Lead

Gratitude Week: The Escape

2020 has been a rough year in advocacy for wild things and wild places. It has been a very rough year as we face an international health crisis that has hit many American families with hardship and loss.

Many of us will face a holiday week unlike any other in recent memory.  This week we will present stories of the inspiration our wild ones bring into our lives: beauty, nobility, honesty, fortitude, strength.

Gratitude Week

The Escape, Against All Odds

Look back at some of the escapes of 2020

This beautiful mare escaped the smoke filled trap at Shawave and ran right past us. You can see the grass still her mouth; peacefully grazing and then stampeded in heavy smoke. She escaped.

Roundups are hard to watch for anyone that enjoys watching wild horses free on the range. For anyone that has spent time witnessing the complex social structures, the relationships between mothers and foals, stallions and their mares, gotten to know one wild horse and the connection to the landscape, watching them lose it all is an indescribable feeling.

Escape at Eagle 2020; observer over 1 mile away

For our interns the first roundup can be a challenge. Our teams go to a roundup to continue the work against abuse;  to continue the fight represented in our ground breaking litigation to obtain and enforce a humane handling policy. Our volunteers join WHE out of love for wild horses. At a roundup it becomes a challenge to learn how to document and prepare the days observations, to utilize in the often dispassionate processes of bureaucracy, as they balance the internal emotional struggle.

One of the most recent inspirational escapes was “The black” that led his family to freedom; again and again. Click image to go to the story and video.

Onsite you have vey long days, often driving hours just to get from the meet location to the trap. In recent years we have had to struggle (again) just to see what is happening to our public horses on public lands. Then you have to work fast to enlarge images to simply see that the day was like, thousands of images and many video clips, so you can log the day and prepare for the next. It is hard for the experienced observer to do this day in and day out. It is very challenging for those new to the experience. You work hard, it is not glamorous.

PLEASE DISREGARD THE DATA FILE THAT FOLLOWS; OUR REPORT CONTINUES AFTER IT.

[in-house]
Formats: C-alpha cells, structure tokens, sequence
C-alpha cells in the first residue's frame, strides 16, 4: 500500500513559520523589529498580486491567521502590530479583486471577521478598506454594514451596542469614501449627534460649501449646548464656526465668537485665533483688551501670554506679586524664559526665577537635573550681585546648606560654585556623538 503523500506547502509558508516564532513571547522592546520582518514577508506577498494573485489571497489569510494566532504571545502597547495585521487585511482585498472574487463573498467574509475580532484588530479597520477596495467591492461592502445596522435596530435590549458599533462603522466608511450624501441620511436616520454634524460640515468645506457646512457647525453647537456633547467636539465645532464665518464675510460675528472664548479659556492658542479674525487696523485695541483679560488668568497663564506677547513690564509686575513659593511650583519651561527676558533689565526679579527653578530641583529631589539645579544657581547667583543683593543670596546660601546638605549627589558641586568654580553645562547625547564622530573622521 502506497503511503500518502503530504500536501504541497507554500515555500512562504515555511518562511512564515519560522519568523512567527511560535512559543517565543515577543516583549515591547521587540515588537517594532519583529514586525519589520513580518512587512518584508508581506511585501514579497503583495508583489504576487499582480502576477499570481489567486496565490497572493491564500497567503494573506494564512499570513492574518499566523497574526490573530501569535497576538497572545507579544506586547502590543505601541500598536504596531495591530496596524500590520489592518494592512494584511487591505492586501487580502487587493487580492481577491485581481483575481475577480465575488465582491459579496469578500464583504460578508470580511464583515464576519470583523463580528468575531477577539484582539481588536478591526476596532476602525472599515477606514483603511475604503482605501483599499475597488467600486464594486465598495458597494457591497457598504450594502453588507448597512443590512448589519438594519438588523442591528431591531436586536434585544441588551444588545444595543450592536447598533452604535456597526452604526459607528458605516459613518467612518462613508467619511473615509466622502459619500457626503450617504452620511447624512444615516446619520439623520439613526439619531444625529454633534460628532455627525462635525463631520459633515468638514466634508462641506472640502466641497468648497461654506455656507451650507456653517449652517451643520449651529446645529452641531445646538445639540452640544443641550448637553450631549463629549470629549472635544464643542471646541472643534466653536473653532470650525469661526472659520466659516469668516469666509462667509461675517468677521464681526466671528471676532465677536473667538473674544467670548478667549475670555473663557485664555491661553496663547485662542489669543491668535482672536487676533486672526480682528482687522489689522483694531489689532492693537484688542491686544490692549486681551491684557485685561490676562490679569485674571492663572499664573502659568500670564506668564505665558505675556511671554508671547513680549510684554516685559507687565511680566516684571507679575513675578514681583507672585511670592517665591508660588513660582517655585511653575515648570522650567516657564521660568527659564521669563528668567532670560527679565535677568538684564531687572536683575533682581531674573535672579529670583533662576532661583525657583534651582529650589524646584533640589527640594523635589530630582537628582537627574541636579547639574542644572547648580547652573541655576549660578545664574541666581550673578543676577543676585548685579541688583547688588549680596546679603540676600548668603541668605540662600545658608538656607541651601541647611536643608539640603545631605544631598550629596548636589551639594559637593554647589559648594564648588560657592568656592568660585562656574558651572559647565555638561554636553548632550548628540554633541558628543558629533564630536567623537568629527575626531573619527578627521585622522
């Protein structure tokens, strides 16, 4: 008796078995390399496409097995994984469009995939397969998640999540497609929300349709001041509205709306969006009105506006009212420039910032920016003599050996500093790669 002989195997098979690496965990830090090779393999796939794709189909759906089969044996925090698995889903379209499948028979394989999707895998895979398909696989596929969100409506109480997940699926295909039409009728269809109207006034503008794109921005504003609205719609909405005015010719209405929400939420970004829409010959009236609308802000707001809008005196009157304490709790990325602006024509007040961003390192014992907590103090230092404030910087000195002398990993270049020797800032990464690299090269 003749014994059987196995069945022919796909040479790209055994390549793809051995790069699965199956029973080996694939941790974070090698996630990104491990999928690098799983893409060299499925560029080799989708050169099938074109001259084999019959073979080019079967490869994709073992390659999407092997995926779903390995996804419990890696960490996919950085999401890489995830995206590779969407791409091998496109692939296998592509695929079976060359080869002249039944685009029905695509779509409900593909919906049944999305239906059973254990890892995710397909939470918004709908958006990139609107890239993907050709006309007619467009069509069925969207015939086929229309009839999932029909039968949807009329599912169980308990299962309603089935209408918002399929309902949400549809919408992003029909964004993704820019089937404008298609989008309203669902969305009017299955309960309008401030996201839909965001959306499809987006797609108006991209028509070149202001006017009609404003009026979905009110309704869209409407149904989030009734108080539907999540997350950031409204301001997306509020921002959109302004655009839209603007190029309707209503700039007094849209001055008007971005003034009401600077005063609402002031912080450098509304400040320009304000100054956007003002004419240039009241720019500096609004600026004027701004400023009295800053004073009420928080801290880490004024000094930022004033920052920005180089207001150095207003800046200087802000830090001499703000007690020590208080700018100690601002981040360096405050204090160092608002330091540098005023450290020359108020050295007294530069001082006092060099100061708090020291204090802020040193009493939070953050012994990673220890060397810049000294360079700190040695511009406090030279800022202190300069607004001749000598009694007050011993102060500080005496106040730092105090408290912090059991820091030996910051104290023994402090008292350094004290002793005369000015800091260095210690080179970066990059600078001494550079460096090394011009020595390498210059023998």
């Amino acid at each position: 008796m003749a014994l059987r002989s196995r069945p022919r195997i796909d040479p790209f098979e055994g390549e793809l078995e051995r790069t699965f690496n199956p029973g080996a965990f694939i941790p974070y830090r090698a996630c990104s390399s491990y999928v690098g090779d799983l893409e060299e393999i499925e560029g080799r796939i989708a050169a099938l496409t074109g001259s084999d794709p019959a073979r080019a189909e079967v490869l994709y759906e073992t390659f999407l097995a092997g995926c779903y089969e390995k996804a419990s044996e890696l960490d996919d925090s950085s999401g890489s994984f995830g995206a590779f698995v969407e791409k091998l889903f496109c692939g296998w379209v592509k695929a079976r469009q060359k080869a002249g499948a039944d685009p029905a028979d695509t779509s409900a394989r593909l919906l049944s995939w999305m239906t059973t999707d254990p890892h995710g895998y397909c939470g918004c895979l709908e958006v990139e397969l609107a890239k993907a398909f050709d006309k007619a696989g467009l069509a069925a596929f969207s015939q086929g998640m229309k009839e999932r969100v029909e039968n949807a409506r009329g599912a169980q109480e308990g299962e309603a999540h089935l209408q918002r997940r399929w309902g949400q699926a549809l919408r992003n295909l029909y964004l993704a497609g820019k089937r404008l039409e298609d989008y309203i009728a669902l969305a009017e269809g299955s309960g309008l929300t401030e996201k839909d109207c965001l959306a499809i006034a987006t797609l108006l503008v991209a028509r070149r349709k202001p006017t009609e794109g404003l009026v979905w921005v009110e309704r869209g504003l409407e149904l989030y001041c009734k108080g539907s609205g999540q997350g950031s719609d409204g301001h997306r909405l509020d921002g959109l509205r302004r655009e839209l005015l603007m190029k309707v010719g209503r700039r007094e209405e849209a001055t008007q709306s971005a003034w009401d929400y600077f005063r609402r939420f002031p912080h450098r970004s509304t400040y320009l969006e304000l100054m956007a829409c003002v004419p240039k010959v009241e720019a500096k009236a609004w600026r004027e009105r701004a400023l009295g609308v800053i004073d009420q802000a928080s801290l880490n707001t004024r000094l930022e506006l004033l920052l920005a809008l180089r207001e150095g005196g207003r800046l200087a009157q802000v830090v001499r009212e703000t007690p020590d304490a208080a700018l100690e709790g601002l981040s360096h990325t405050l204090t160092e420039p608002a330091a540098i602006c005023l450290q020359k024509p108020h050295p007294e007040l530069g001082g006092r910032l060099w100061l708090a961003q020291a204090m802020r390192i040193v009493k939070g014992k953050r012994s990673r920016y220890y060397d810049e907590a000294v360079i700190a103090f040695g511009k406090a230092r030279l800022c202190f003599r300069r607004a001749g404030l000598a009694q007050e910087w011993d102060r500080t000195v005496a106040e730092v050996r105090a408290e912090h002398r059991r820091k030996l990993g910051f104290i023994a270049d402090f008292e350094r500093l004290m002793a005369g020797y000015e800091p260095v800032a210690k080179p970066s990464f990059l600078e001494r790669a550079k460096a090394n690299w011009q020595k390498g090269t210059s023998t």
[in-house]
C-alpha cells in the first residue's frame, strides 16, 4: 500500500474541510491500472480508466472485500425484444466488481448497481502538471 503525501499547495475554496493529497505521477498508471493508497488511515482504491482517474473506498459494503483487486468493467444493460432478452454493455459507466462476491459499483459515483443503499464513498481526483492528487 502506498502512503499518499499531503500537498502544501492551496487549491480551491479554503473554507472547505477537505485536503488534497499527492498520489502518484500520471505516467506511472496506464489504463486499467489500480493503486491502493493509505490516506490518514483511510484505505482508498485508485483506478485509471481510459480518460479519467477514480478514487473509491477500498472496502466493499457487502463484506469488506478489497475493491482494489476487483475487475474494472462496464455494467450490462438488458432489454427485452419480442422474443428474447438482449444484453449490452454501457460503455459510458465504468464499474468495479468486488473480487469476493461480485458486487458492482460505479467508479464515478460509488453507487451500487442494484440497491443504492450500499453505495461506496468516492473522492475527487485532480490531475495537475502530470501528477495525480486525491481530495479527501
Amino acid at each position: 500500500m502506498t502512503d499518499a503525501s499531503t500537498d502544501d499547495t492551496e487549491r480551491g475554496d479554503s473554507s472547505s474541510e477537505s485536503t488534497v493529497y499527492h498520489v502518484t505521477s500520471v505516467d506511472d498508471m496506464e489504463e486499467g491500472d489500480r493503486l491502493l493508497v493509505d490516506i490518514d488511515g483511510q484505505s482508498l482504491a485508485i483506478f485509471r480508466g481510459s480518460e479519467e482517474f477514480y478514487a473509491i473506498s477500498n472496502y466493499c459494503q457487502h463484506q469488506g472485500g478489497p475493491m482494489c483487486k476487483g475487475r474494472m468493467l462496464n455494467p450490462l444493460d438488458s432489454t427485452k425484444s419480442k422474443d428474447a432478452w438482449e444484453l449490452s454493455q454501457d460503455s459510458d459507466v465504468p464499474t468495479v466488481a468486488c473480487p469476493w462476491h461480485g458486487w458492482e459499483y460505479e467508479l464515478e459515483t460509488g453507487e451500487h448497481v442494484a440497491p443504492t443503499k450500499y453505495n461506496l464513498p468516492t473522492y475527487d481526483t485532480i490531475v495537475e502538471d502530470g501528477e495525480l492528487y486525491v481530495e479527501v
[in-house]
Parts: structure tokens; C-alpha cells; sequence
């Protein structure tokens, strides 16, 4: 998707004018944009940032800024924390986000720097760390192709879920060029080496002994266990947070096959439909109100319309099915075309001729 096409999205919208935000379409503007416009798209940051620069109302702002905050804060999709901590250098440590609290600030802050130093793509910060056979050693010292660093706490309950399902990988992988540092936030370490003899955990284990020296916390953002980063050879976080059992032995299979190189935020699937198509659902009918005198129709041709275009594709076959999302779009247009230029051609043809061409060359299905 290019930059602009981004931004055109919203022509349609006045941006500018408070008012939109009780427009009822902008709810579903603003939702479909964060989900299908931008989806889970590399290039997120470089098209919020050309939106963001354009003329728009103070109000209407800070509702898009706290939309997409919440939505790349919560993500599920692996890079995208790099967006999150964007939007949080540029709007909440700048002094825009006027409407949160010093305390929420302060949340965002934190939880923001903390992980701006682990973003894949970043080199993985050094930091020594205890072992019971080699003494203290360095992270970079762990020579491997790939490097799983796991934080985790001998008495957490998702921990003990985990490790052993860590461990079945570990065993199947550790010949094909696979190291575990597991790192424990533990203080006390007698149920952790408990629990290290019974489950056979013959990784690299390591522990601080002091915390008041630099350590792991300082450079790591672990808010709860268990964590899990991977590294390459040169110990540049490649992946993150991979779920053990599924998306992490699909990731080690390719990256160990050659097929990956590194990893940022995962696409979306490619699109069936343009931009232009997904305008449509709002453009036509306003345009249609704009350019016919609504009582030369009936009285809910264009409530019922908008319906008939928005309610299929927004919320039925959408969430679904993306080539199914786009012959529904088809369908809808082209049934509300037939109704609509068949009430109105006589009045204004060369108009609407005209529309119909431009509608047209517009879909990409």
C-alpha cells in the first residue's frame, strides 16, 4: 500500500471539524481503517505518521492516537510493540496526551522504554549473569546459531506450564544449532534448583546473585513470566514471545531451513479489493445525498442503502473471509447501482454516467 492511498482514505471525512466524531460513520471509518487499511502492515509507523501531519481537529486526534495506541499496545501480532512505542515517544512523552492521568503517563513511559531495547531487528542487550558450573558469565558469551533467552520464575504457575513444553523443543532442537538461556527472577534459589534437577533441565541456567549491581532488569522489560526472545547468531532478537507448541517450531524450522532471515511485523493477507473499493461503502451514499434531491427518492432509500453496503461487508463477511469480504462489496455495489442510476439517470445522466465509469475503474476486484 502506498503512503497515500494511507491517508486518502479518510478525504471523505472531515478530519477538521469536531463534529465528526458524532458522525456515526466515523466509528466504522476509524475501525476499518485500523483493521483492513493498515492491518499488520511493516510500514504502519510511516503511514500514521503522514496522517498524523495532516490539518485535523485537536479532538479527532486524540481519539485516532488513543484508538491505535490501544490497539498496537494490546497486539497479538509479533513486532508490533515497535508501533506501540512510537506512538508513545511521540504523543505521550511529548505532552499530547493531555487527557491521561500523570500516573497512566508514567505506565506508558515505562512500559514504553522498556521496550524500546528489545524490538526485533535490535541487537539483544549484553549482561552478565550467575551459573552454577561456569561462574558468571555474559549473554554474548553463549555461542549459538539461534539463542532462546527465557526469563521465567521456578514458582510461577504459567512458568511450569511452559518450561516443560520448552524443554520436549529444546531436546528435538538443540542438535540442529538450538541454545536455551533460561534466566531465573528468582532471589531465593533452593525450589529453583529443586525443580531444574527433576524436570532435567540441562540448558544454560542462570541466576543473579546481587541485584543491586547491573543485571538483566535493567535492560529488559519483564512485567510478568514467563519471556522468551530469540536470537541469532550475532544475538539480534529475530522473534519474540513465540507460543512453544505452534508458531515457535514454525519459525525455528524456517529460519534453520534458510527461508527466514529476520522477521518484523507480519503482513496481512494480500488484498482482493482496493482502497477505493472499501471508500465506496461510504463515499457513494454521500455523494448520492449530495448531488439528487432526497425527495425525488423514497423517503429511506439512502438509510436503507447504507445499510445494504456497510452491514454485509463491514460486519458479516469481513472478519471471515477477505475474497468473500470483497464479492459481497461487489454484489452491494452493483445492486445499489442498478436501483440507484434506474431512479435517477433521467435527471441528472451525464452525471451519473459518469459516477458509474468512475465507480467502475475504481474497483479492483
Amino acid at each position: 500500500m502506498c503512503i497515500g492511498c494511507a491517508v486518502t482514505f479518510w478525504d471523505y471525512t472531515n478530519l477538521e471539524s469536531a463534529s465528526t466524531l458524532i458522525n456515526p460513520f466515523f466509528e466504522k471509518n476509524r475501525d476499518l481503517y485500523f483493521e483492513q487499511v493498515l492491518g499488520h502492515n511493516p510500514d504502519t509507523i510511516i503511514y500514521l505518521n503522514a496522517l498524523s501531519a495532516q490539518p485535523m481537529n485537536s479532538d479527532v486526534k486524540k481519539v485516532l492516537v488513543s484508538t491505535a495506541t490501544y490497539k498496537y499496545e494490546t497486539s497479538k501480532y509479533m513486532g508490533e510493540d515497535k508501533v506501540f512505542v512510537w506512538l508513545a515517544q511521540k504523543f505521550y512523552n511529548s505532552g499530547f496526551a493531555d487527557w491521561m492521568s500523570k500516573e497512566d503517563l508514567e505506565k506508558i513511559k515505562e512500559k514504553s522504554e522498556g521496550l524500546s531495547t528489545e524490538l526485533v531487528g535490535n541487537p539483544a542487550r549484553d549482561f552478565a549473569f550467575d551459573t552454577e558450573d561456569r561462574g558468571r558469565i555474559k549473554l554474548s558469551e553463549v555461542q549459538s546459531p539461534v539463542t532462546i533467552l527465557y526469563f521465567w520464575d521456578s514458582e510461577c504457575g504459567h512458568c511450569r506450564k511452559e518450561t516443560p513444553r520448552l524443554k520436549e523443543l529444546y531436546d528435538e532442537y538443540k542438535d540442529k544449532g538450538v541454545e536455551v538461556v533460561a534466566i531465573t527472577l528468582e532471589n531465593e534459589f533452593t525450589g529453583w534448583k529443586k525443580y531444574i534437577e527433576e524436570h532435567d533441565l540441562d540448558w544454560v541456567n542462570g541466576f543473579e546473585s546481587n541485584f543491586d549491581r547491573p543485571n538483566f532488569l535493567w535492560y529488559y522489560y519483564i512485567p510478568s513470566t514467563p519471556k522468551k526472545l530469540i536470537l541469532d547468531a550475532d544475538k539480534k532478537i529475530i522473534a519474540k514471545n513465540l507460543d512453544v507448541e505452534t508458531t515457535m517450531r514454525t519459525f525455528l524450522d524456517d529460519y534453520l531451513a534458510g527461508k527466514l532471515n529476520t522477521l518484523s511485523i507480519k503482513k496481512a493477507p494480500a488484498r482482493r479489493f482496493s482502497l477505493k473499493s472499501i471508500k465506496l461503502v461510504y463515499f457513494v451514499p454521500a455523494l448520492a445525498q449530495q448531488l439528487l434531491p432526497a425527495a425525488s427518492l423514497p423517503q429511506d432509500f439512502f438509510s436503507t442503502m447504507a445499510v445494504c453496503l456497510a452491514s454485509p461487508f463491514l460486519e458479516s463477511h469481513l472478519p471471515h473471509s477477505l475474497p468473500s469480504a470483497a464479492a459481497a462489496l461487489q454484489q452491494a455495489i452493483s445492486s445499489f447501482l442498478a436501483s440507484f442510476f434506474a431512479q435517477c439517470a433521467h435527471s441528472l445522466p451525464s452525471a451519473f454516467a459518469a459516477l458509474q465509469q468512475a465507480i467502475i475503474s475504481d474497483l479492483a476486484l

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An escape can be poignant to witness. A wild horse, under extreme pressure, evaluates options and takes a chance to gain freedom. In that fragile moment in time, when they are so vulnerable, they take the chance anyway.

Intelligence, bravery and the inherent will to be free, are bought forward in a heart pounding moment. Against all odds, they try.

One wild horse hurls its body to freedom.

Against all odds they try. In advocacy we face that same reality each and every day, not just at the roundup. We know you feel that way in your daily life, particularly now.

Maybe that is one of the reasons we unite in the fight for our amazing wild horses? They once mirrored the way Americans felt about themselves, a resilient survivor. “The living symbol of the pioneer spirit” says the law.

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The wild horse is a melting pot of natures breeding. Family and freedom mean everything to them. Rugged and resourceful, they exist on terrain we as a nation allowed them to live; the places no one wanted. They did not only survive, they thrived.

What cost freedom?

But there are those that want the land, water and the riches beneath the surface of the land our wild ones stand. The cost to the horse of this race to exploit the land is intense; family, freedom and often losing life itself.

Today, we must fight back to save their homes so we have wild horses to inspire future generations. Against all odds, we will keep fighting for them.

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Some of our roundup trainees go on to be key members of our “CAWP team,” working onsite to prevent abuses from continuing and working on the backside for policy change. Some of our volunteers go on to be key members of WHE teams working in field documenting range conditions or working against slaughter.

We begin gratitude week with the spirit of the wild horse that guides us “against all odds.” May you find inspiration in our wild ones to face the challenges in your own lives and to keep speaking out against injustices.

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Some of what WHE is working on right now, click here.

What you can do

Please take action to demand Congress defund any roundups where the BLM has failed to create open and transparent management planning.  Click HERE.

Call the Senate switchboard and ask for your rep. Demand that all actions against wild horses and burros halt until William Perry Pendley leaves the BLM. His tenure was ruled illegal and BLM is still moving an agenda forward for Pendley’s former law clients.  Switchboard (202) 224-3121

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Help us stay in the fight. 

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Categories: Lead, Roundups